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For the Love of History

Winners of the Pierre Berton Award Bring to Life Canada's Past

by (author) Winners of the Pierre Berton Award

foreword by Will Ferguson

Publisher
Doubleday Canada
Initial publish date
Oct 2005
Category
General, Essays, North America
  • Paperback / softback

    ISBN
    9780385660891
    Publish Date
    Oct 2005
    List Price
    $24.95

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Description

Featuring some of Canada’s best known and most admired historians, this collection will appeal to Pierre Berton fans and history lovers everywhere.

For the Love of History features the contributions of outstanding writers who have won recognition for the creative and colourful ways in which they have popularized Canadian history. Including a foreword by Pierre Berton, this book chronicles a diverse and lively range of historical episodes, from an account of early fur-traders and the story of the intriguing life of Isabel Mackenzie King to a dramatic look at the FLQ Crisis. Drawing on the contributors’ skills as acclaimed and inventive storytellers, this book pays lasting tribute to the unrivalled legacy of Pierre Berton.

About the authors

Winners of the Pierre Berton Award's profile page

Travel writer and novelist Will Ferguson is the author of several award-winning memoirs, including Beyond Belfast, about a 560-mile walk across Northern Ireland in the rain; Hitching Rides with Buddha, about an end-to-end journey across Japan by thumb; and most recently the humour collection Canadian Pie, which includes his travels from Yukon to PEI.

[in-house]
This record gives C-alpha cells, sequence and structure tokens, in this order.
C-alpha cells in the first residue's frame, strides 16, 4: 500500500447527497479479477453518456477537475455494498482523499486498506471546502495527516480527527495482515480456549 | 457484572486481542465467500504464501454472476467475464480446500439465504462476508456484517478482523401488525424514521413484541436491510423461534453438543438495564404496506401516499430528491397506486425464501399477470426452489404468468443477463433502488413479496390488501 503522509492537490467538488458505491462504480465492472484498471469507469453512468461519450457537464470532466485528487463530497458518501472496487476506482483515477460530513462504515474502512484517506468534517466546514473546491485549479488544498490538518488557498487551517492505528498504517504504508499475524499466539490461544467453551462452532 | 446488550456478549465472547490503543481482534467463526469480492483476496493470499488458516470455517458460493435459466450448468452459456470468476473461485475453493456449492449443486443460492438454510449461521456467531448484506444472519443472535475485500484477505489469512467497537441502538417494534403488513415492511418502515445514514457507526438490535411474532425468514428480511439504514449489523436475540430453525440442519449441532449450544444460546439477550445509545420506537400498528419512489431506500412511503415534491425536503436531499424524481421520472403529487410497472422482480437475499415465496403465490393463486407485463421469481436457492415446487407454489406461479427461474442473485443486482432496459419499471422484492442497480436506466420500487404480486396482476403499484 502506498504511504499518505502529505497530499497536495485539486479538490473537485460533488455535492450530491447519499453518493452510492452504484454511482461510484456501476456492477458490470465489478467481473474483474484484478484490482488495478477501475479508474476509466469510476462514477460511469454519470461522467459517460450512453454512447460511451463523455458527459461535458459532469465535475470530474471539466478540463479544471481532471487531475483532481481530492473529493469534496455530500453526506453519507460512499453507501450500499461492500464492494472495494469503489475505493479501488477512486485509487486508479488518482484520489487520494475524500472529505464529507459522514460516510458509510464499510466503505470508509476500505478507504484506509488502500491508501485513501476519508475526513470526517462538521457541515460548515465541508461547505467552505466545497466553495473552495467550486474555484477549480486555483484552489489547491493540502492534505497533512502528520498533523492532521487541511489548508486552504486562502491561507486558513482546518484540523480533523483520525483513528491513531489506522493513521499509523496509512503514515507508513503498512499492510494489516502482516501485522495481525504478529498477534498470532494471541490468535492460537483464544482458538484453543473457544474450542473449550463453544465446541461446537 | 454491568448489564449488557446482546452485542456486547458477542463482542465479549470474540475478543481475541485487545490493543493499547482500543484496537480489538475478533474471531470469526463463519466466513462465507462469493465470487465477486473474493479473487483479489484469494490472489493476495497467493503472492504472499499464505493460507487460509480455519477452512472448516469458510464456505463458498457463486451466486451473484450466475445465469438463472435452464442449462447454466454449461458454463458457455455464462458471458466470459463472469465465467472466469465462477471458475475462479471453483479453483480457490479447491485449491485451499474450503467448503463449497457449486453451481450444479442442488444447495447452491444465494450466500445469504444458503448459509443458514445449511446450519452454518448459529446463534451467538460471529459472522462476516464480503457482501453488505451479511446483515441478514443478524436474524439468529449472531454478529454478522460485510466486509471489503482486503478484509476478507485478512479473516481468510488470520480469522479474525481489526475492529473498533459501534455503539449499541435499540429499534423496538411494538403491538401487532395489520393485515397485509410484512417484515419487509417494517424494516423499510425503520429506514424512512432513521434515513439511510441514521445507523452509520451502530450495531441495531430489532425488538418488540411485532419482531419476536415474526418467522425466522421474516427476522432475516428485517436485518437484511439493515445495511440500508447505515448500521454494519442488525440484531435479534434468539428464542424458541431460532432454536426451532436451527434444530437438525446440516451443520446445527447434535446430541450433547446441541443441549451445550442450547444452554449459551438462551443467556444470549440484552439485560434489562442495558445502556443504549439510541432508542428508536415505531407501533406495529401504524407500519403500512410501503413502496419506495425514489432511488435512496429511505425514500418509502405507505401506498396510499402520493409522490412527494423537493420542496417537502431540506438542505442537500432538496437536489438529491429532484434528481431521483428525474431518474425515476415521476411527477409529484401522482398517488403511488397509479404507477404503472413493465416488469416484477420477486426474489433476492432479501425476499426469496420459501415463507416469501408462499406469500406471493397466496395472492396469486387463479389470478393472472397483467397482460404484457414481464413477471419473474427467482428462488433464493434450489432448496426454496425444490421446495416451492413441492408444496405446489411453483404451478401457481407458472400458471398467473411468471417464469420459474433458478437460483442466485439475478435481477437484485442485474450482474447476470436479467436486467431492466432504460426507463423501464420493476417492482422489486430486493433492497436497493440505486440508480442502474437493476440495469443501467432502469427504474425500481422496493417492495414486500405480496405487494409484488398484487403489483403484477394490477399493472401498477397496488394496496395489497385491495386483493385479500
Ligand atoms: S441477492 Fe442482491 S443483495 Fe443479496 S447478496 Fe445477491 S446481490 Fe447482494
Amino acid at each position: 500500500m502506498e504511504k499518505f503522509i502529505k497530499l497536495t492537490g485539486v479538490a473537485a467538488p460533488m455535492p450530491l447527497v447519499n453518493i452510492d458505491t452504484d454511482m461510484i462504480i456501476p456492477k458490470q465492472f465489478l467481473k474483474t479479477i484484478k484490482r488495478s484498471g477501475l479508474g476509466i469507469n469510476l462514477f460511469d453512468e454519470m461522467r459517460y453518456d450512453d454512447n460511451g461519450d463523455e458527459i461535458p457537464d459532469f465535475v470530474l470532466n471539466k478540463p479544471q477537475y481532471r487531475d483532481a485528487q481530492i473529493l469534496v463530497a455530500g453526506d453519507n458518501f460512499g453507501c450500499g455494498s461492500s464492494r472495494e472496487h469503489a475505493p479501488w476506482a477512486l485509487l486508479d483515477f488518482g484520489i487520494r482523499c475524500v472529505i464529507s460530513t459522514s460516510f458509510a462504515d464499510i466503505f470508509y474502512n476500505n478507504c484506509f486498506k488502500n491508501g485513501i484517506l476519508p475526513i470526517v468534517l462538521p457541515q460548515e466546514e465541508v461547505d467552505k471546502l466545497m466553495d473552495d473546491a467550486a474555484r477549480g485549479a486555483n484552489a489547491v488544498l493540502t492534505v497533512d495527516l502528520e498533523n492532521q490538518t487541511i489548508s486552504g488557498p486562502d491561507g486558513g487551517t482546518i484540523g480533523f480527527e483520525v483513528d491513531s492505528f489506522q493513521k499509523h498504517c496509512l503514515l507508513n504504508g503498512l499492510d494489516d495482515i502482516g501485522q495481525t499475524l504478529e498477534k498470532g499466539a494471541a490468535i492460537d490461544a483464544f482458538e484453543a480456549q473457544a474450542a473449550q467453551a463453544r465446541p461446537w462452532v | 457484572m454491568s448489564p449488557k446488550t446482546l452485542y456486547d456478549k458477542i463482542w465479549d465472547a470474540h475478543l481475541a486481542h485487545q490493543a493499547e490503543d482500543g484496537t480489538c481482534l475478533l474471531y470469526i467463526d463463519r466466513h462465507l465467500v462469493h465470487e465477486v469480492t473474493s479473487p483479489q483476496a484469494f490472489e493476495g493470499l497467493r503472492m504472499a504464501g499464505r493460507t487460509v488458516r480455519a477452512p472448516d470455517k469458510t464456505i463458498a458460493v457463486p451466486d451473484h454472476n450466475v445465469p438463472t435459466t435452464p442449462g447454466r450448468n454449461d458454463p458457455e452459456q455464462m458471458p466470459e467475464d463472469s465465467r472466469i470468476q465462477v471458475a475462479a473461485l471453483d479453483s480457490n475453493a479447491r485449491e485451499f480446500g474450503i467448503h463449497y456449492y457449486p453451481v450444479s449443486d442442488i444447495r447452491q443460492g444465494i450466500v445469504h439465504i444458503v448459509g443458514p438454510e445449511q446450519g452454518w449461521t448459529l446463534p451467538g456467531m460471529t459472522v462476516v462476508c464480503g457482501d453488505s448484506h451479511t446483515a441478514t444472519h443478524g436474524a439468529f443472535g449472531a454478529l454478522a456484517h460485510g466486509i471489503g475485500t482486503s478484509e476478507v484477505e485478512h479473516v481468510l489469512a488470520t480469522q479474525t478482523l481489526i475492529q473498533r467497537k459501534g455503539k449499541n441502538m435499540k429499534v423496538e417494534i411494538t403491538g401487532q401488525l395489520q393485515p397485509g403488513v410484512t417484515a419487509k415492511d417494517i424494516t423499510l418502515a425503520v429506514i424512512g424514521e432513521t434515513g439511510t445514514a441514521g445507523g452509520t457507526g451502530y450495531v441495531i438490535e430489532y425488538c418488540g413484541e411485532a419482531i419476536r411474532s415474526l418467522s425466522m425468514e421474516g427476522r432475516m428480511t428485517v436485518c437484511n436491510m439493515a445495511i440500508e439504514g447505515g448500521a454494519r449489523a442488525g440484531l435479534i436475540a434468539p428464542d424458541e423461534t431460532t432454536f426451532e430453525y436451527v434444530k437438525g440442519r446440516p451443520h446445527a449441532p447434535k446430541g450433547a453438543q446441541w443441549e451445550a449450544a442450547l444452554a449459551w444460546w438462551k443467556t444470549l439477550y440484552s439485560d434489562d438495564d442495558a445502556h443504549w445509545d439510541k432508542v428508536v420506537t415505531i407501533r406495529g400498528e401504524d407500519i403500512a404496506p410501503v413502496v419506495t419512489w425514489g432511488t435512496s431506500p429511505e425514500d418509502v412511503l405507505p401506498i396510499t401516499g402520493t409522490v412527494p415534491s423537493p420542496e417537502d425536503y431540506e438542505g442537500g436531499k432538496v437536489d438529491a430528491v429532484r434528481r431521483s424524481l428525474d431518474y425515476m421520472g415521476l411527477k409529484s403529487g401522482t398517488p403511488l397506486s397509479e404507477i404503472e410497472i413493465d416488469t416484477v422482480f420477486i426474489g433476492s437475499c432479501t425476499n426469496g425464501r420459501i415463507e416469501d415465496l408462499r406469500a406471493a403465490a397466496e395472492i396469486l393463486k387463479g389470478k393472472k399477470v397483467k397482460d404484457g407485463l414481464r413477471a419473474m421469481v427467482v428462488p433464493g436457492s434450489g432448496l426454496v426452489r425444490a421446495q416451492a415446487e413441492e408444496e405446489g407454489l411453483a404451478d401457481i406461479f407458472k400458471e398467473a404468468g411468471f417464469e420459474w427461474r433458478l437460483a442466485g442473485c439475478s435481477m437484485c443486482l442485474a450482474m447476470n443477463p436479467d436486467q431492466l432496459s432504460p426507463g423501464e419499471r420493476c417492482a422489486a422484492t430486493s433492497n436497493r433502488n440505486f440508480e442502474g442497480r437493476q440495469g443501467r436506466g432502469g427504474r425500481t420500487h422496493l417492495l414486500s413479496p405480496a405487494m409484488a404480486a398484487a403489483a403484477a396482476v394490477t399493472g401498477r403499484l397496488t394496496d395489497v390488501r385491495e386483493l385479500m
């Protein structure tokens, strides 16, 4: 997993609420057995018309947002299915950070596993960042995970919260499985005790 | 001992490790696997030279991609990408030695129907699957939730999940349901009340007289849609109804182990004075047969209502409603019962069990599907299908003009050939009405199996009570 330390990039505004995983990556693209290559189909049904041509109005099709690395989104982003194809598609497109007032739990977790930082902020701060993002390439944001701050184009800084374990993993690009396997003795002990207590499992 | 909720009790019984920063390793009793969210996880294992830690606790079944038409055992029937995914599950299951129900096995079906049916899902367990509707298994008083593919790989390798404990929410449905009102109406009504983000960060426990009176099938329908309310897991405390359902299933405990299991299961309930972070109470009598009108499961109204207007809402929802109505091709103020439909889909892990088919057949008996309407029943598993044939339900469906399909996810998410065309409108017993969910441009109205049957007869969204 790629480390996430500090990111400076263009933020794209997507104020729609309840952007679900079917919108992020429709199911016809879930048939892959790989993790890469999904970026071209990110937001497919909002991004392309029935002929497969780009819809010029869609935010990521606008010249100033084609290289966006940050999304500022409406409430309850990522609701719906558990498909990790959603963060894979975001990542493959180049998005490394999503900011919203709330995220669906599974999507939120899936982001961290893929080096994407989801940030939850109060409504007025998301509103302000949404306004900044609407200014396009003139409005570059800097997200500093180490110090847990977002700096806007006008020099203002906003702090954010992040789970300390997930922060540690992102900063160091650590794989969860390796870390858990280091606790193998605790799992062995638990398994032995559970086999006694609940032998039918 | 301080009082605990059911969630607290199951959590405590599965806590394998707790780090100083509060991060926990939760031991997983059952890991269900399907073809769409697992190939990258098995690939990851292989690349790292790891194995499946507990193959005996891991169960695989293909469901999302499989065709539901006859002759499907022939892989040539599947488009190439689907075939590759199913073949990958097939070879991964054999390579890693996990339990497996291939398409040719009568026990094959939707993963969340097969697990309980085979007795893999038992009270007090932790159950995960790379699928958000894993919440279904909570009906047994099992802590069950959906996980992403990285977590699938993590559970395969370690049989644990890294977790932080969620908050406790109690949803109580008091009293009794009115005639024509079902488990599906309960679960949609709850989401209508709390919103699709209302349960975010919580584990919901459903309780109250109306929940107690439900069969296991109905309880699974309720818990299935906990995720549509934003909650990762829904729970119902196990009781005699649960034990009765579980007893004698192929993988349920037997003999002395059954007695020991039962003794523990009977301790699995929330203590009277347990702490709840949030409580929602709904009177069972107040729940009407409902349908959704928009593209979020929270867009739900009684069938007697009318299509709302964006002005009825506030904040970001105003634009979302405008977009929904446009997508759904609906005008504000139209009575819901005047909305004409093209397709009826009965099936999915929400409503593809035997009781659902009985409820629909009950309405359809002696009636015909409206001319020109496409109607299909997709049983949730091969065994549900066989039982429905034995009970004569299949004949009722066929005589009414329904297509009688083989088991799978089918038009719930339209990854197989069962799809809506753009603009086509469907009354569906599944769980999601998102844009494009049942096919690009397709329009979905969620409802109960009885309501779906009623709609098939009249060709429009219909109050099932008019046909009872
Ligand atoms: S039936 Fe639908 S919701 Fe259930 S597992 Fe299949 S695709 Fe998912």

Ferguson's novels include Happiness™, a satire set in the world of self-help publishing, and Spanish Fly, a coming-of-age tale of con men and call girls set amid the jazz clubs of the Great Depression. His work, which has been published in more than twenty languages around the world, has been nominated for both an IMPAC Dublin Award and a Commonwealth Writers' Prize, and he is a three-time winner of the Leacock Medal.

www.willferguson.com

 

Will Ferguson's profile page

Excerpt: For the Love of History: Winners of the Pierre Berton Award Bring to Life Canada's Past (by (author) Winners of the Pierre Berton Award; foreword by Will Ferguson)

“The non-fiction writer can and should use some of the novelist’s techniques–scene setting, character development, narrative drive –but at the same time he is hampered by one dictum: he cannot make anything up. Yet that is where the fun and excitement lie–in digging out the facts, as a private eye digs out clues, and stitching them together in a way that intrigues, educates, and stimulates the reader.”
DR. COOK’S STRANGE ODYSSEY